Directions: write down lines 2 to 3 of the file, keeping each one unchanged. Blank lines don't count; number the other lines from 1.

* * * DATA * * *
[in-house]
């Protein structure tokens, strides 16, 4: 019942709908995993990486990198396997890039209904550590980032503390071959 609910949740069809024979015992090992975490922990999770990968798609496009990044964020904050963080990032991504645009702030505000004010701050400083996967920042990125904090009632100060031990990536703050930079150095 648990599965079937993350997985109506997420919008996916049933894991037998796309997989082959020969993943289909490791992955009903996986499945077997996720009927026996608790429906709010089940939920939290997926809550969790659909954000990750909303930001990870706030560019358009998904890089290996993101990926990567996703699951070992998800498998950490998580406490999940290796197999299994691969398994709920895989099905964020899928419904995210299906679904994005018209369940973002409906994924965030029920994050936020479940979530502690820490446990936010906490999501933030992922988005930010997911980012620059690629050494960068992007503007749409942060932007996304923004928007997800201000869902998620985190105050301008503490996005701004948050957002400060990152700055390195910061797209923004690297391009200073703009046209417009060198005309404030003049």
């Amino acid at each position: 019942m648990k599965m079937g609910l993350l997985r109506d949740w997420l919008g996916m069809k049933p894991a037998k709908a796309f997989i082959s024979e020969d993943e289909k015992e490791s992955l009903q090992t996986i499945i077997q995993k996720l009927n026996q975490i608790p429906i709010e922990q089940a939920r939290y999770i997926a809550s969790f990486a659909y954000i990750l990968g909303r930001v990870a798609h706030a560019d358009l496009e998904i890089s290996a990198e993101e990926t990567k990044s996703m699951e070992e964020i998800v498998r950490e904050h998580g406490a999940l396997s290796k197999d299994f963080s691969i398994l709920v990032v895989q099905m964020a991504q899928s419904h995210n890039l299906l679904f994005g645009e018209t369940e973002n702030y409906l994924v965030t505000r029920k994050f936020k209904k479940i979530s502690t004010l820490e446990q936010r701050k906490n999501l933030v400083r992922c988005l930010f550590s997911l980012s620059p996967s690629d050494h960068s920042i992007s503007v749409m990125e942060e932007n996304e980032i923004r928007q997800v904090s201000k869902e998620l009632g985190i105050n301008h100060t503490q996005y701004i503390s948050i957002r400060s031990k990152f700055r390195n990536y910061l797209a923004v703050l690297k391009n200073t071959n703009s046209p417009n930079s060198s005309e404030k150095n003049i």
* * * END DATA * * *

């Protein structure tokens, strides 16, 4: 019942709908995993990486990198396997890039209904550590980032503390071959 609910949740069809024979015992090992975490922990999770990968798609496009990044964020904050963080990032991504645009702030505000004010701050400083996967920042990125904090009632100060031990990536703050930079150095 648990599965079937993350997985109506997420919008996916049933894991037998796309997989082959020969993943289909490791992955009903996986499945077997996720009927026996608790429906709010089940939920939290997926809550969790659909954000990750909303930001990870706030560019358009998904890089290996993101990926990567996703699951070992998800498998950490998580406490999940290796197999299994691969398994709920895989099905964020899928419904995210299906679904994005018209369940973002409906994924965030029920994050936020479940979530502690820490446990936010906490999501933030992922988005930010997911980012620059690629050494960068992007503007749409942060932007996304923004928007997800201000869902998620985190105050301008503490996005701004948050957002400060990152700055390195910061797209923004690297391009200073703009046209417009060198005309404030003049």
């Amino acid at each position: 019942m648990k599965m079937g609910l993350l997985r109506d949740w997420l919008g996916m069809k049933p894991a037998k709908a796309f997989i082959s024979e020969d993943e289909k015992e490791s992955l009903q090992t996986i499945i077997q995993k996720l009927n026996q975490i608790p429906i709010e922990q089940a939920r939290y999770i997926a809550s969790f990486a659909y954000i990750l990968g909303r930001v990870a798609h706030a560019d358009l496009e998904i890089s290996a990198e993101e990926t990567k990044s996703m699951e070992e964020i998800v498998r950490e904050h998580g406490a999940l396997s290796k197999d299994f963080s691969i398994l709920v990032v895989q099905m964020a991504q899928s419904h995210n890039l299906l679904f994005g645009e018209t369940e973002n702030y409906l994924v965030t505000r029920k994050f936020k209904k479940i979530s502690t004010l820490e446990q936010r701050k906490n999501l933030v400083r992922c988005l930010f550590s997911l980012s620059p996967s690629d050494h960068s920042i992007s503007v749409m990125e942060e932007n996304e980032i923004r928007q997800v904090s201000k869902e998620l009632g985190i105050n301008h100060t503490q996005y701004i503390s948050i957002r400060s031990k990152f700055r390195n990536y910061l797209a923004v703050l690297k391009n200073t071959n703009s046209p417009n930079s060198s005309e404030k150095n003049i």